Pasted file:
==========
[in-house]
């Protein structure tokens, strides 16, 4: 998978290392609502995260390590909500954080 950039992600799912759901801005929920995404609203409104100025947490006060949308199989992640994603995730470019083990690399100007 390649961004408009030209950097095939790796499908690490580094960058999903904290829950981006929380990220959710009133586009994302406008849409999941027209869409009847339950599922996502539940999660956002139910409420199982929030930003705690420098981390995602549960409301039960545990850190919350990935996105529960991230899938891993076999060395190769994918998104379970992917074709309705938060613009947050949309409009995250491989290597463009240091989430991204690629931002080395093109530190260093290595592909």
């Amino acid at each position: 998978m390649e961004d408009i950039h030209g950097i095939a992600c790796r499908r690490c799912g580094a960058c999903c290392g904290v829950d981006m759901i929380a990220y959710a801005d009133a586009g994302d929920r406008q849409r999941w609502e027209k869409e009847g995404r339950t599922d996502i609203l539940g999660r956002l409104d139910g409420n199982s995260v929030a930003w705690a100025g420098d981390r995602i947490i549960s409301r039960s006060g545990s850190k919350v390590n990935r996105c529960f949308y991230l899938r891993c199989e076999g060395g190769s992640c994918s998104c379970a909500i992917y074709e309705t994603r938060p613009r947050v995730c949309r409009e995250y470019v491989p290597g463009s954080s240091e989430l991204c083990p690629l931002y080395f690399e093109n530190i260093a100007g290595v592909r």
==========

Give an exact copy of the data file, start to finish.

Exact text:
[in-house]
């Protein structure tokens, strides 16, 4: 998978290392609502995260390590909500954080 950039992600799912759901801005929920995404609203409104100025947490006060949308199989992640994603995730470019083990690399100007 390649961004408009030209950097095939790796499908690490580094960058999903904290829950981006929380990220959710009133586009994302406008849409999941027209869409009847339950599922996502539940999660956002139910409420199982929030930003705690420098981390995602549960409301039960545990850190919350990935996105529960991230899938891993076999060395190769994918998104379970992917074709309705938060613009947050949309409009995250491989290597463009240091989430991204690629931002080395093109530190260093290595592909």
């Amino acid at each position: 998978m390649e961004d408009i950039h030209g950097i095939a992600c790796r499908r690490c799912g580094a960058c999903c290392g904290v829950d981006m759901i929380a990220y959710a801005d009133a586009g994302d929920r406008q849409r999941w609502e027209k869409e009847g995404r339950t599922d996502i609203l539940g999660r956002l409104d139910g409420n199982s995260v929030a930003w705690a100025g420098d981390r995602i947490i549960s409301r039960s006060g545990s850190k919350v390590n990935r996105c529960f949308y991230l899938r891993c199989e076999g060395g190769s992640c994918s998104c379970a909500i992917y074709e309705t994603r938060p613009r947050v995730c949309r409009e995250y470019v491989p290597g463009s954080s240091e989430l991204c083990p690629l931002y080395f690399e093109n530190i260093a100007g290595v592909r």